“Bloody Mary” succeeded in freaking me out when I first saw it. Perhaps because of that, I unintentionally missed it during my first all-season rewatch of Supernatural in late 2008, when the show was only 4.5 seasons old. Months later, I was dealing with the disappearance and suspected suicide (since confirmed) of a friend. I decided take my mind off things by completing my rewatch with “Bloody Mary”. The episode was as scary as I had remembered, but what really got to me was Sam’s words to a woman who had been blaming herself for her boyfriend’s death: “You really should try to forgive yourself. You probably couldn’t have stopped it. Sometimes bad things happen.” It felt like Sam was speaking directly to me! I knew that I would probably always have complicated feelings about my friend’s fate, but at the end of a traumatizing day, Sam’s words were a comfort.
I’ve seen this episode so many times now, the scare has gone out of it for me, but I still admire the episode’s homage to Japanese horror movies like Ringu.
Rewatching the episode this time around, I paid a lot of attention to the “rules” of the haunting, and so did the episode. I now understand why some people don’t like the episode: it really does get spend a lot of time explaining the rules. But the rules made sense. Anyone can look into a mirror and manifest Bloody Mary by saying her name three times, but Bloody Mary will haunt whoever in the vicinity has been keeping a secret about their role in someone else’s death. She seems to ease up when someone confesses their secret.
So when Donna says “Bloody Mary” three times, the ghost goes after the friend standing next to her, Charlie. Bloody Mary chases Charlie around campus. She finds Sam and Dean and tells them that she felt responsible for her boyfriend’s suicide. After that, Bloody Mary leaves her alone. Later, when Sam calls for Bloody Mary, he gets a Bloody Sam reflection that blames him for Jess’s death. Sam’s eyes start to bleed, and Bloody Mary goes after for him. Coming to Sam’s rescue, Dean’s eyes also start to bleed.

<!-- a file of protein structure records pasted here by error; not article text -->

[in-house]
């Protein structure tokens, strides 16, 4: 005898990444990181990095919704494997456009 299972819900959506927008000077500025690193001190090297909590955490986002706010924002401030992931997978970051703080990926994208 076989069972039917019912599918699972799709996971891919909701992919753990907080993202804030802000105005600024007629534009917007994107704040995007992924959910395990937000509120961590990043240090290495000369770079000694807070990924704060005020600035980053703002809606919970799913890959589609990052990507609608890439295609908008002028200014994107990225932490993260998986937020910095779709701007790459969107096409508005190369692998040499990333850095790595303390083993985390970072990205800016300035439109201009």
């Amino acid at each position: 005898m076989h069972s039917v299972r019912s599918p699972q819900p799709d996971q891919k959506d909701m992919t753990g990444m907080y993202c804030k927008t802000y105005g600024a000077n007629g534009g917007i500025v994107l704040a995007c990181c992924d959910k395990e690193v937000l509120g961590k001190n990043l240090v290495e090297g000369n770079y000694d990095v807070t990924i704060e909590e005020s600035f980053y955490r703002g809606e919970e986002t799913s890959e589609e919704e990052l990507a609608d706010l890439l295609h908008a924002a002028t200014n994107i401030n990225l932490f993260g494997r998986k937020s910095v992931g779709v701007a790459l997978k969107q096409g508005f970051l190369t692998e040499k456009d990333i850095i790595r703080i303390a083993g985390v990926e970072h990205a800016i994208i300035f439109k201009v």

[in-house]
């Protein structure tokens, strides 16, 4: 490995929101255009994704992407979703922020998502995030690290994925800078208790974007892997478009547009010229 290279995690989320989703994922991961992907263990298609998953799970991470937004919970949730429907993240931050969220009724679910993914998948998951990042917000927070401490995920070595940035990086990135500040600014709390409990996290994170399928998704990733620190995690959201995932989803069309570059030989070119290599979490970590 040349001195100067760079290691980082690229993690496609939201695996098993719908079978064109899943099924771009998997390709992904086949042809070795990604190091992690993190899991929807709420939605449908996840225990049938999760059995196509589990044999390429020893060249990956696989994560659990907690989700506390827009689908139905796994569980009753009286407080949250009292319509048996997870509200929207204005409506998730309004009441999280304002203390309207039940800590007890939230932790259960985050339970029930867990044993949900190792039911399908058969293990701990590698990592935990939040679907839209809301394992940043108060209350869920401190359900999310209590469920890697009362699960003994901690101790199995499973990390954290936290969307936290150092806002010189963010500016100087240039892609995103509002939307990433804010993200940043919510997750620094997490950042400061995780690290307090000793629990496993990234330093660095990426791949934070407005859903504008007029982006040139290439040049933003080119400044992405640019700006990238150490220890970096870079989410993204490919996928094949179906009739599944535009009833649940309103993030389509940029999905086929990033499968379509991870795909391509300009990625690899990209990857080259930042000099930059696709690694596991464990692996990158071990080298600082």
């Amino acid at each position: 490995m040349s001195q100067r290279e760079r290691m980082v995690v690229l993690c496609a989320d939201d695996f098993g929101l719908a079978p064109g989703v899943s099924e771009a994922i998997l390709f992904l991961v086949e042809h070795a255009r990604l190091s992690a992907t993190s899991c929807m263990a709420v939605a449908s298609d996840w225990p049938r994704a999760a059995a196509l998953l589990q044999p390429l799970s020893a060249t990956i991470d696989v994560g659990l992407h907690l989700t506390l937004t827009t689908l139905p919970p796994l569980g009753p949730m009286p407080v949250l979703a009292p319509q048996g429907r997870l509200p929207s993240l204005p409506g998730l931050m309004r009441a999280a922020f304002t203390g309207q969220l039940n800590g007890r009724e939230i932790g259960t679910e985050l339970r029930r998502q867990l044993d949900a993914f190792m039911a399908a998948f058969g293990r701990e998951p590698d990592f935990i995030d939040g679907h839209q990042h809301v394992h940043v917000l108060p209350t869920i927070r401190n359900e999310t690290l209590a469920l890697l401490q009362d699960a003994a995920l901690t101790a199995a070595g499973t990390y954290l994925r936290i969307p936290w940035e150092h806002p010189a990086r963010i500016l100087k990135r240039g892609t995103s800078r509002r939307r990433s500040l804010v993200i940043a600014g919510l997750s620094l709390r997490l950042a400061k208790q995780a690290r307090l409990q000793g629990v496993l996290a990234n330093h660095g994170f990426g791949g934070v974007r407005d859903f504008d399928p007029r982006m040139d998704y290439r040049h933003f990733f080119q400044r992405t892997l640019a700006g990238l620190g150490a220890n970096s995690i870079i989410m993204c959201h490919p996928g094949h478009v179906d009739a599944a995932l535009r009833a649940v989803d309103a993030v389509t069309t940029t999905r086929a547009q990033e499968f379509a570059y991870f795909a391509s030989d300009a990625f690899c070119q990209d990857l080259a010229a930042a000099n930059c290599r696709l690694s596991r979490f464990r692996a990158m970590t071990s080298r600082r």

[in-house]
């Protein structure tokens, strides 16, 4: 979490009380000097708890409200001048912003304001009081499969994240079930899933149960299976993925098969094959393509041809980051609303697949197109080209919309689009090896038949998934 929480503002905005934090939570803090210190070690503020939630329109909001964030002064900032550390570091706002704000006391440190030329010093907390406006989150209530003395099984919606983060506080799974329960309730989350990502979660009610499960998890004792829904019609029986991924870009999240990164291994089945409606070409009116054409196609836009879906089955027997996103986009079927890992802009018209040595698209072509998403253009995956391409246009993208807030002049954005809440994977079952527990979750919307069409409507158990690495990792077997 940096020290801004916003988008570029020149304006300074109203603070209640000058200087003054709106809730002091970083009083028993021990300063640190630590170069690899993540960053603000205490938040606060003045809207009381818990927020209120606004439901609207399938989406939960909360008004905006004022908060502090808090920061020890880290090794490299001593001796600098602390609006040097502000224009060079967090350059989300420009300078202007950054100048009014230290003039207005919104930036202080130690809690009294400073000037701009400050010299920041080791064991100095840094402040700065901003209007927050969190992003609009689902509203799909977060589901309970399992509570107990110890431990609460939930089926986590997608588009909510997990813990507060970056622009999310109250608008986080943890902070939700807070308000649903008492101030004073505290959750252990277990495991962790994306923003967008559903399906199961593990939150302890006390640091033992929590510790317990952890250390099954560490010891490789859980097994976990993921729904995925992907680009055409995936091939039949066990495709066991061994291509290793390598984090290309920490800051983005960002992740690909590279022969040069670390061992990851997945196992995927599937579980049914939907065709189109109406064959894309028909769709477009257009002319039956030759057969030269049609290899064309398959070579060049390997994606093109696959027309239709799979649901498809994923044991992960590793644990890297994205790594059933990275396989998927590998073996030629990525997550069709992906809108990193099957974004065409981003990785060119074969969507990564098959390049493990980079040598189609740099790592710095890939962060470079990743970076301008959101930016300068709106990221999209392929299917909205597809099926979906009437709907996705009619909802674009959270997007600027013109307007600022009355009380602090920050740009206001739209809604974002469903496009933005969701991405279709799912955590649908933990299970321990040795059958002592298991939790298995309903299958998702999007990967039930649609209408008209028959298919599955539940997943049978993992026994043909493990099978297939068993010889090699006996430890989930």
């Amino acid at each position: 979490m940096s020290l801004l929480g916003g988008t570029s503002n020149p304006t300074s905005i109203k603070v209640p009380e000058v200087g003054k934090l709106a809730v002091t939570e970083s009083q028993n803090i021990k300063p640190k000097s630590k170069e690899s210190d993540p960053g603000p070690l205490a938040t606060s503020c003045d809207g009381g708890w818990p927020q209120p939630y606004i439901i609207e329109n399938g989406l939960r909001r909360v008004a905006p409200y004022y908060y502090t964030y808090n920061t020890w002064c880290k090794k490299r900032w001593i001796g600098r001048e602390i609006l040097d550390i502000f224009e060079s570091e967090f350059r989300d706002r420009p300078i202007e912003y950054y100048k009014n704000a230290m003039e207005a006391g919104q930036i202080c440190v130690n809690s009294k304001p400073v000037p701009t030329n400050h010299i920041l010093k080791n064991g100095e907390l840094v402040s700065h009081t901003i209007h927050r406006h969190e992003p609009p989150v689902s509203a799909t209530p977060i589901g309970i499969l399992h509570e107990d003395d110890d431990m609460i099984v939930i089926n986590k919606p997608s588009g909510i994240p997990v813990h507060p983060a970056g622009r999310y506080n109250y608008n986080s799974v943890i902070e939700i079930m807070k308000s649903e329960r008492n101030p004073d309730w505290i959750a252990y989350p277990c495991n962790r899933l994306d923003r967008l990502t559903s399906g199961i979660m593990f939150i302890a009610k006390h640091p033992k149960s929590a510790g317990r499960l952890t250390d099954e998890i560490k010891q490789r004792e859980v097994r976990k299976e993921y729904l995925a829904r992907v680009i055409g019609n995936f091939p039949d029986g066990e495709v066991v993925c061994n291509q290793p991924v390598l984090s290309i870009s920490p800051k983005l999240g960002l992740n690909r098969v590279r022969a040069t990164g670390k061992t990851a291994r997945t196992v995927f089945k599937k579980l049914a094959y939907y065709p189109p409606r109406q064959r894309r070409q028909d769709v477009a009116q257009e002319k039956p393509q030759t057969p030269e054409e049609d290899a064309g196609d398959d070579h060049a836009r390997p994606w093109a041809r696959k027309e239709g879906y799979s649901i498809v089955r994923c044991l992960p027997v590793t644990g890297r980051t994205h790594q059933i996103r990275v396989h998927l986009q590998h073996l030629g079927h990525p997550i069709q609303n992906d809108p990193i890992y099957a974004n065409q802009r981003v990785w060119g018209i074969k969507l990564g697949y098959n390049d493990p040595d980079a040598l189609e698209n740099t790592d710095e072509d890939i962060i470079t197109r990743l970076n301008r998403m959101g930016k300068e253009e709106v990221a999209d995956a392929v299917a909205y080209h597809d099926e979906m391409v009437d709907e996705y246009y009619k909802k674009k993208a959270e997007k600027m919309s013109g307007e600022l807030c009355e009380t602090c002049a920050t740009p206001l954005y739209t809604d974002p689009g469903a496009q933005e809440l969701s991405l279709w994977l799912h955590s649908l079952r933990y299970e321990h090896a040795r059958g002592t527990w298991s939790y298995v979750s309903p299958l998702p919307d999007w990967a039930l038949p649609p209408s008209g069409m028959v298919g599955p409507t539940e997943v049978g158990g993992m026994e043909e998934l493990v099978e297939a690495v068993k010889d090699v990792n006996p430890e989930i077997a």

For years, fans wondered why Dean’s eyes were bloody. What deadly secret was he hiding? It’s never addressed explicitly in the episode or any subsequent episodes in the series. But knowing only what we know of the first four episodes of Supernatural, I’m satisfied with concluding that Dean’s eyes bleed because he doesn’t feel like he’s done enough to protect his family. I do like the more dramatic theory posited by Dean-girlx on Fanpop that Dean specifically felt guilty about not acting fast enough years earlier to stop the Shtriga, as revealed in episode 1.18, “Something Wicked”.
However, I’m now conflicted about how I felt about Sam’s reaction to seeing an apparition of Jess in the final scene. After solving the case, Sam tells Dean that he’s made peace with Jess’s death, but then he sees her standing on a street corner. Sam reacts with distress, but doesn’t tell Dean. So was the show trying close the door on Sam’s guilt? Was it opening new lines of guilt? Was it saying that Sam would always have to live with complicated feelings about his role (or non-role) in Jess’s death? “Bloody Mary” ended with a lot of conflicting emotions. Maybe that’s just true to life.
Recently, Jared Padalecki said one of his favourite sound cues was “Laugh, I Nearly Died” by The Rolling Stones, which played when Sam sees “Jess” again. The original music appears on the DVD, but not on Netflix because the music licensing agreements did not cover streaming. The two song lists are included in the Supernatural Wiki’s episode recap for “Bloody Mary” and other Season 1 episodes.
- Episode 1.01 “Pilot”
- Episode 1.03 “Dead in the Water”
- Episode 1.04 “Phantom Traveler”
- Episode 1.05 “Bloody Mary”
- Episode 1.02 “Wendigo”